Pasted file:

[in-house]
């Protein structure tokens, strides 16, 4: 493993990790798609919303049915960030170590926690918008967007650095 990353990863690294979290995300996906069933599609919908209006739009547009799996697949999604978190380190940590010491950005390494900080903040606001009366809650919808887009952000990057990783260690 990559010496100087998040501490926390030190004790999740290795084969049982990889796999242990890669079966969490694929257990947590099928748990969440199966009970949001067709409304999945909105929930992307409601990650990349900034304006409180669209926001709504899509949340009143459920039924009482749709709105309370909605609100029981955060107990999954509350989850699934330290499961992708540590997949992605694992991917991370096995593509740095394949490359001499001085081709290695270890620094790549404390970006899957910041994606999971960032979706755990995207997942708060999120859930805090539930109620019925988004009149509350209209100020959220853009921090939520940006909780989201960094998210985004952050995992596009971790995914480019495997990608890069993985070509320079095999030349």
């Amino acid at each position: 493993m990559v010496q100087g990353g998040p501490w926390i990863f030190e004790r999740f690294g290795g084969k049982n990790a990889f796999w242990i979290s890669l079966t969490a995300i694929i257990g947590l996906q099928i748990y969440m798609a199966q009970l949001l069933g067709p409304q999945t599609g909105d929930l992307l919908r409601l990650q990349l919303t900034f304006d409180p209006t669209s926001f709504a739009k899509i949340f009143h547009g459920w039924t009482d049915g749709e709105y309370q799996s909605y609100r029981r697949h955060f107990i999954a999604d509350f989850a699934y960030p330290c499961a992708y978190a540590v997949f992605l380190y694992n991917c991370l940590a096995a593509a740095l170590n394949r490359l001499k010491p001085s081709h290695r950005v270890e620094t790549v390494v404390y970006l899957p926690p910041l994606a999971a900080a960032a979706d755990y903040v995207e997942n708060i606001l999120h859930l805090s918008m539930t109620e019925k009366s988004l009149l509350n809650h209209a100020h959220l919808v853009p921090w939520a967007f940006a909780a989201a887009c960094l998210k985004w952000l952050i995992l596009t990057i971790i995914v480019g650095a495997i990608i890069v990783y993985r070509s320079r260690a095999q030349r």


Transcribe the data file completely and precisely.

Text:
[in-house]
């Protein structure tokens, strides 16, 4: 493993990790798609919303049915960030170590926690918008967007650095 990353990863690294979290995300996906069933599609919908209006739009547009799996697949999604978190380190940590010491950005390494900080903040606001009366809650919808887009952000990057990783260690 990559010496100087998040501490926390030190004790999740290795084969049982990889796999242990890669079966969490694929257990947590099928748990969440199966009970949001067709409304999945909105929930992307409601990650990349900034304006409180669209926001709504899509949340009143459920039924009482749709709105309370909605609100029981955060107990999954509350989850699934330290499961992708540590997949992605694992991917991370096995593509740095394949490359001499001085081709290695270890620094790549404390970006899957910041994606999971960032979706755990995207997942708060999120859930805090539930109620019925988004009149509350209209100020959220853009921090939520940006909780989201960094998210985004952050995992596009971790995914480019495997990608890069993985070509320079095999030349």
């Amino acid at each position: 493993m990559v010496q100087g990353g998040p501490w926390i990863f030190e004790r999740f690294g290795g084969k049982n990790a990889f796999w242990i979290s890669l079966t969490a995300i694929i257990g947590l996906q099928i748990y969440m798609a199966q009970l949001l069933g067709p409304q999945t599609g909105d929930l992307l919908r409601l990650q990349l919303t900034f304006d409180p209006t669209s926001f709504a739009k899509i949340f009143h547009g459920w039924t009482d049915g749709e709105y309370q799996s909605y609100r029981r697949h955060f107990i999954a999604d509350f989850a699934y960030p330290c499961a992708y978190a540590v997949f992605l380190y694992n991917c991370l940590a096995a593509a740095l170590n394949r490359l001499k010491p001085s081709h290695r950005v270890e620094t790549v390494v404390y970006l899957p926690p910041l994606a999971a900080a960032a979706d755990y903040v995207e997942n708060i606001l999120h859930l805090s918008m539930t109620e019925k009366s988004l009149l509350n809650h209209a100020h959220l919808v853009p921090w939520a967007f940006a909780a989201a887009c960094l998210k985004w952000l952050i995992l596009t990057i971790i995914v480019g650095a495997i990608i890069v990783y993985r070509s320079r260690a095999q030349r």